Reagan and Thatcher: The Difficult Relationship.
Reagan and Thatcher: The Difficult Relationship. By Richard Aldous. (New York, NY: W. W. Norton, 2012. Pp. 342. $27.50.)
When picturing the 1980s, the relationship between Ronald Reagan and Margaret Thatcher quickly comes to mind. The two political conservatives came to power around the same time, each vowing to dismantle the welfare state at home and resolutely defend the West from the communist threat. Given their similar beliefs, it seemed only natural that they should share a "special relationship," like that of Franklin Roosevelt and Winston Churchill during World War II. It was an oft-referenced image at the time (something Reagan and Thatcher themselves cultivated) and remains in the popular imagination today.
Richard Aldous seeks to dispel this popular myth in his new book based upon recently released documents and oral histories. As the title suggests, the Reagan-Thatcher relationship was not special but was instead a difficult one for both sides. Rather than being the expected compatible match, the two leaders and their governments disagreed, and sharply, on most issues, and for those who follow international events of the time, this is not a surprise.
Aldous begins with Reagan's and Thatcher's backgrounds as political outsiders and then details the development of their conservative views and the role that ideas served in their battle against communism. By the time each made their ascent to power, it seemed the two were well-matched partners. However, the honeymoon ended quickly, and the disagreements began to pile up. These policy differences form the heart of the book as Aldous proceeds chronologically through the Reagan-Thatcher years, examining where and how American and British interests especially diverged--American sanctions on building a Soviet pipeline in the wake of Poland's declaration of martial law, the British decision to go to war over the Falkland Islands, the US invasion of Grenada, arms control, and how to approach the Soviet Union. Though well documented and presented, at times the work reads like a catalog of policy arguments between allies and how they were resolved both publicly and privately. Nevertheless, Aldous effectively demonstrates that this relationship was more complex and thorny than many believed.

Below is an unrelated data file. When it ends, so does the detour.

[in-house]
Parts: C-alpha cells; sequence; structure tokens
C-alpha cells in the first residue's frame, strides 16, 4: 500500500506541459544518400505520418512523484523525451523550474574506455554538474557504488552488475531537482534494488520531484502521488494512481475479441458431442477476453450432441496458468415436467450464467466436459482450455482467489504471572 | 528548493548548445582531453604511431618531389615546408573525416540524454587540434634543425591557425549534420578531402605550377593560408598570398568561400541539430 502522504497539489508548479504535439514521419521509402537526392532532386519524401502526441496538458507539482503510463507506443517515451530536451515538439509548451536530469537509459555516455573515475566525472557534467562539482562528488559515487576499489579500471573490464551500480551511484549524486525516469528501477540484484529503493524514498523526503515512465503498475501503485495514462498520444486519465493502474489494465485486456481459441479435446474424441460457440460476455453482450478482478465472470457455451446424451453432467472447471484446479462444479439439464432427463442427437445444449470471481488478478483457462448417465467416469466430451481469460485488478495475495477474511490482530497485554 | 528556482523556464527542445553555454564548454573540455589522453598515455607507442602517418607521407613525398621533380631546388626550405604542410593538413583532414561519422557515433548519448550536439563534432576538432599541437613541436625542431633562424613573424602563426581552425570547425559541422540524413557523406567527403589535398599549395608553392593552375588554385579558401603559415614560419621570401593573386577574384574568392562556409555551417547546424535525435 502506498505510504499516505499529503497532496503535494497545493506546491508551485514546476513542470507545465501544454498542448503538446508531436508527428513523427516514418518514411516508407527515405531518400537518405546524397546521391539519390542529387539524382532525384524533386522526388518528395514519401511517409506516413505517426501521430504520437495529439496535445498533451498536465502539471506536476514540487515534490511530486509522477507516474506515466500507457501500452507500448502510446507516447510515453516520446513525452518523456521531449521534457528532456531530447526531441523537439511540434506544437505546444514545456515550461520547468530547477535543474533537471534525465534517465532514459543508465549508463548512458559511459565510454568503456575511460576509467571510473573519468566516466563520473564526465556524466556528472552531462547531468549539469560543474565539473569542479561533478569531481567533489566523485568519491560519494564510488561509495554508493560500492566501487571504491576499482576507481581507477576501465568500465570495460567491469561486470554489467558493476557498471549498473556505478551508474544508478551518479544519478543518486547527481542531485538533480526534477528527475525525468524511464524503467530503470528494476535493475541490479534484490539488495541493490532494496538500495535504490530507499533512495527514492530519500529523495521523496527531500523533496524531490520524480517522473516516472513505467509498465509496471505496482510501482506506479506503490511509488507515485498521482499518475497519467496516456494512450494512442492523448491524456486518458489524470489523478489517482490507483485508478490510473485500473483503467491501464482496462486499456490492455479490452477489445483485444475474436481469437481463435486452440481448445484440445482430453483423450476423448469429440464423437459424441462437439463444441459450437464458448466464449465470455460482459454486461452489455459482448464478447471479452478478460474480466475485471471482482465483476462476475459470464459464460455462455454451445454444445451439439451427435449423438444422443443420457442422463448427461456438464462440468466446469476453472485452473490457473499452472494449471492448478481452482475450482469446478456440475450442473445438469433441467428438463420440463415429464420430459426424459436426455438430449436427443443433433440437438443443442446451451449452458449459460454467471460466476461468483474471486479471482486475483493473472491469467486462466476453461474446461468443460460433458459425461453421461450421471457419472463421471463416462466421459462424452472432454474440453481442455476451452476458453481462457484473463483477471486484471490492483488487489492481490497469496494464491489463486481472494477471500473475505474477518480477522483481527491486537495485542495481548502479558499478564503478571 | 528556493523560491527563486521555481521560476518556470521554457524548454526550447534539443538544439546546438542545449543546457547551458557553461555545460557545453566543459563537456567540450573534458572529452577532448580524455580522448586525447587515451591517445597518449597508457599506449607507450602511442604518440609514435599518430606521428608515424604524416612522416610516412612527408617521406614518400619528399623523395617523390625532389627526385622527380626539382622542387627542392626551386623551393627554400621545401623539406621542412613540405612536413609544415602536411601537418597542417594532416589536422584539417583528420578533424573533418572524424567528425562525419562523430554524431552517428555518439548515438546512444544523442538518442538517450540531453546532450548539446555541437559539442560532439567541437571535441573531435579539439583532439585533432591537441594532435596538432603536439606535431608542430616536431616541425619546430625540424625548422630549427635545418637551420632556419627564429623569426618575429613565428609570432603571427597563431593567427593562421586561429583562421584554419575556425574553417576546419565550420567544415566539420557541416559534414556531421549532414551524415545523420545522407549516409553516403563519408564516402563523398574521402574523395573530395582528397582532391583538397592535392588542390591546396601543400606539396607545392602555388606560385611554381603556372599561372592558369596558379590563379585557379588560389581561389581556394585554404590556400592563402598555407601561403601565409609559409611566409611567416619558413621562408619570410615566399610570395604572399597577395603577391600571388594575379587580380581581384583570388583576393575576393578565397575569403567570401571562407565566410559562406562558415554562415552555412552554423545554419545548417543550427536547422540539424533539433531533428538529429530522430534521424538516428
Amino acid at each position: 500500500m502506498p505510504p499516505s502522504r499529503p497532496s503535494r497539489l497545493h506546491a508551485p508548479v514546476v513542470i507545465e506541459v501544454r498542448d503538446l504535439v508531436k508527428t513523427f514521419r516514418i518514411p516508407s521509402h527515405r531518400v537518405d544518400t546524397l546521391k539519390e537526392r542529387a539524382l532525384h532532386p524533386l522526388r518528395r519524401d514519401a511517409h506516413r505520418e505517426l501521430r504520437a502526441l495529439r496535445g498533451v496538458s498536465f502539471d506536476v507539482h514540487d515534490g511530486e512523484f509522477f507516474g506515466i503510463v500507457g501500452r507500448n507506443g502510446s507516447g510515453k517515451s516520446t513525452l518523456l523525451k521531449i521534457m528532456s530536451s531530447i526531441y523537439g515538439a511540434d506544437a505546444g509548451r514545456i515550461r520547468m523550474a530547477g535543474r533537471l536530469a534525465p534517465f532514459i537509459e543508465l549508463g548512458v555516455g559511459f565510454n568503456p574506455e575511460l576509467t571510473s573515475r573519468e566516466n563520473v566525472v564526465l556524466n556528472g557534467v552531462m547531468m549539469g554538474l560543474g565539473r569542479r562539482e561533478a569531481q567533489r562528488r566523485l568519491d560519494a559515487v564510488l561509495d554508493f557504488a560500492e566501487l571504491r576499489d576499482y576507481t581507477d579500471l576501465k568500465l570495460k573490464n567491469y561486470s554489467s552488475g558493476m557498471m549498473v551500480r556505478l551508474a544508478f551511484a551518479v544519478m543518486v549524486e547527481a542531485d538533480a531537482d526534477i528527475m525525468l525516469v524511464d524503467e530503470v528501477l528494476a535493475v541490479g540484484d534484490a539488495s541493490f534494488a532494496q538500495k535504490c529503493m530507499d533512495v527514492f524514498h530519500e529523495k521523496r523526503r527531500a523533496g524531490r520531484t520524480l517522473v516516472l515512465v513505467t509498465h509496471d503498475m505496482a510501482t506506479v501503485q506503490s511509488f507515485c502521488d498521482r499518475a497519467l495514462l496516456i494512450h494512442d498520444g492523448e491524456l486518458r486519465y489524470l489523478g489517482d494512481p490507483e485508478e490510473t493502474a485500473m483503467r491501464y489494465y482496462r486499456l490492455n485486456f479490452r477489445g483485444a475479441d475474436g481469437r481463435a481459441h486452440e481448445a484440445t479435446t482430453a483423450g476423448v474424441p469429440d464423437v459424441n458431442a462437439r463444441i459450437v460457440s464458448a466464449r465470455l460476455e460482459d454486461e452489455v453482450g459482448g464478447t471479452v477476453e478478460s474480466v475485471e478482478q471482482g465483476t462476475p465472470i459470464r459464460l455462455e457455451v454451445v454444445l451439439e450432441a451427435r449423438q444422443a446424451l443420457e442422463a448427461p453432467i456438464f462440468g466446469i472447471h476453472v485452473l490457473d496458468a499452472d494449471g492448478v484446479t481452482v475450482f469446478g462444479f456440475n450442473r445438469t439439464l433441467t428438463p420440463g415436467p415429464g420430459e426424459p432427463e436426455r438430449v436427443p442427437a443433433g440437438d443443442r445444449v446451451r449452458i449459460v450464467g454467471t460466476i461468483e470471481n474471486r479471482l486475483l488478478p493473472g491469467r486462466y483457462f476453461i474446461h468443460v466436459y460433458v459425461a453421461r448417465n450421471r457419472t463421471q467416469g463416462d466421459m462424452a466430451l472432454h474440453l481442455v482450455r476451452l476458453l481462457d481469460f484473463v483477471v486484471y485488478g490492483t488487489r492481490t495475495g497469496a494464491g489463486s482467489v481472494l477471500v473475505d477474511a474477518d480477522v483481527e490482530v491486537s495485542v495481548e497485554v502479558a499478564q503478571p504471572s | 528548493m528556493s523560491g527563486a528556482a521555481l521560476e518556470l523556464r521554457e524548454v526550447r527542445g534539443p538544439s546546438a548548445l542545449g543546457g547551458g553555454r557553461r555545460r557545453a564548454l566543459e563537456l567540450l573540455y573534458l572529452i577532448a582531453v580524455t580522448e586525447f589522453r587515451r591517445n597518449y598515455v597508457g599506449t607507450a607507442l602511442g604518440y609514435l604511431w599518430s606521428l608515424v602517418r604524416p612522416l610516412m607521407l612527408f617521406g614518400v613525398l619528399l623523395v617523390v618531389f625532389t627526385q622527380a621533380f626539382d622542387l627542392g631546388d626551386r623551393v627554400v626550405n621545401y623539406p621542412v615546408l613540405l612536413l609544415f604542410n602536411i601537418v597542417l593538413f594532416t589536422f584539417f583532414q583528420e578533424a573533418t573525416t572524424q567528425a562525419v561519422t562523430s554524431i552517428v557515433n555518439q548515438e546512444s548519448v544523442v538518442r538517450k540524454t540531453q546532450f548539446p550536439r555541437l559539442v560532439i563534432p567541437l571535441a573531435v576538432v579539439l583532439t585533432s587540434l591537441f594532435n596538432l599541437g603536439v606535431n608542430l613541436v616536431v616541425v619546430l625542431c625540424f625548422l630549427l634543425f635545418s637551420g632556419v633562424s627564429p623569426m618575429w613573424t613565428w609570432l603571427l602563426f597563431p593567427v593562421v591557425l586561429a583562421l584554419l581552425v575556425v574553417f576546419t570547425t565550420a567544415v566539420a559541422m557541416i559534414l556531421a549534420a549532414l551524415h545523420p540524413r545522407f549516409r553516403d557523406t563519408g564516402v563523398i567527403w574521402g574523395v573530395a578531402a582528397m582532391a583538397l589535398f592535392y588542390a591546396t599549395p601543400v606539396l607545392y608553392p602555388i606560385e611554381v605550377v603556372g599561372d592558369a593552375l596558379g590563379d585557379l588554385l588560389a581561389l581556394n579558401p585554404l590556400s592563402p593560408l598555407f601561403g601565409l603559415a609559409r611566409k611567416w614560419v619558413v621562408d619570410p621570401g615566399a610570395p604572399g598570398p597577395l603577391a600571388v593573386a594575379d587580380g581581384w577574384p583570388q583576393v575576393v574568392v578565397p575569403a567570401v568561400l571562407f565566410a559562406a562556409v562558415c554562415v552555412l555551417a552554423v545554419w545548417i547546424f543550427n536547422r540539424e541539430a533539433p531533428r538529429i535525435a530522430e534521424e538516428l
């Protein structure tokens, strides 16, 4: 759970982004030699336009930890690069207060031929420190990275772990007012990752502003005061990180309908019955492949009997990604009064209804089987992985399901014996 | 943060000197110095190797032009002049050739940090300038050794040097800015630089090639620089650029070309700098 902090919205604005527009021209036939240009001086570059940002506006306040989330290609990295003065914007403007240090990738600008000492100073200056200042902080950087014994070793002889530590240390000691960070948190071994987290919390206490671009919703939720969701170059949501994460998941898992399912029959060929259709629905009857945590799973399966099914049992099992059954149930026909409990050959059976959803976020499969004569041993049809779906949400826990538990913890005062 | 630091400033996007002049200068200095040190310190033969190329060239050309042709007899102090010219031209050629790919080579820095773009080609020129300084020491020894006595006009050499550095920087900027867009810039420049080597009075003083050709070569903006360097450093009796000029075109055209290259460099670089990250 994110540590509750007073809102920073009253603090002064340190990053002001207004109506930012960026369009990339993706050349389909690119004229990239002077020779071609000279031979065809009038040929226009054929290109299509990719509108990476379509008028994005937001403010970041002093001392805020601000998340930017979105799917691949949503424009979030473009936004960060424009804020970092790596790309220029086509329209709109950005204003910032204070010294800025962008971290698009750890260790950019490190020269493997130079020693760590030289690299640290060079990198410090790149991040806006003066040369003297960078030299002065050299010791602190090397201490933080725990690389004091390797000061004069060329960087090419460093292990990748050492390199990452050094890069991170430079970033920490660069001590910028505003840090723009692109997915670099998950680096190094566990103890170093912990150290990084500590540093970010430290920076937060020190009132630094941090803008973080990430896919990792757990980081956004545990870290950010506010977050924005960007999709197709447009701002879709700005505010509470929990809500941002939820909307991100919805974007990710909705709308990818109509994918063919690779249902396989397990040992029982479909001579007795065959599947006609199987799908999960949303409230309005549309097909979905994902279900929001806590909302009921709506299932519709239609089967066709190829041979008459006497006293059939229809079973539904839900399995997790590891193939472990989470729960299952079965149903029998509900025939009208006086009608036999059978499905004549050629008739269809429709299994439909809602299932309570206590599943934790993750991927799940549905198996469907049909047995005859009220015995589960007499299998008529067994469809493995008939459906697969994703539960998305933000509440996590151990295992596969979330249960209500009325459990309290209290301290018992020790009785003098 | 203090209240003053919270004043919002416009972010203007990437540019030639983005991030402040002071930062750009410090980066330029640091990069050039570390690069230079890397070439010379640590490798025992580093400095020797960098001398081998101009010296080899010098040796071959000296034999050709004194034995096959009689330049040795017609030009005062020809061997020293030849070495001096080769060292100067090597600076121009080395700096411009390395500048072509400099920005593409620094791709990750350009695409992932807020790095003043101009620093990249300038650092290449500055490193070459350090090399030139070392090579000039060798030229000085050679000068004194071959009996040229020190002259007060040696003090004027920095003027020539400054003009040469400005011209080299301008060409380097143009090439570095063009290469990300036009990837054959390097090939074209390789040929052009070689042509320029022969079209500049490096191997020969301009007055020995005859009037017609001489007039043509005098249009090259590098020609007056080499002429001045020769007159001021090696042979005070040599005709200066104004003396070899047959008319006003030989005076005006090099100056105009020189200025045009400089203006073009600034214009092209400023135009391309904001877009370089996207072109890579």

Aldous further establishes that though Reagan and Thatcher worked hard to give the appearance of a special relationship (it is never clearly explained why they did), there never really was one. The fact of the matter was that Britain was the junior partner to the more powerful United States and was treated as such. When the two agreed, it was because they had overlapping political and ideological interests; when they did not, Thatcher was forced to bend or back down. Even so, both Reagan and Thatcher come off quite well, but the latter does especially so as Aldous demonstrates that, without a doubt, Thatcher, though oftentimes having to play the supportive role, nonetheless fought tirelessly and forcefully to protect British interests even when they conflicted with those of her larger and more powerful ally.
In the end, Aldous accomplishes what he set out to do--examine the Reagan-Thatcher relationship in all its complexities. This highly readable book ought to find a wide audience amongst scholars and the general public alike.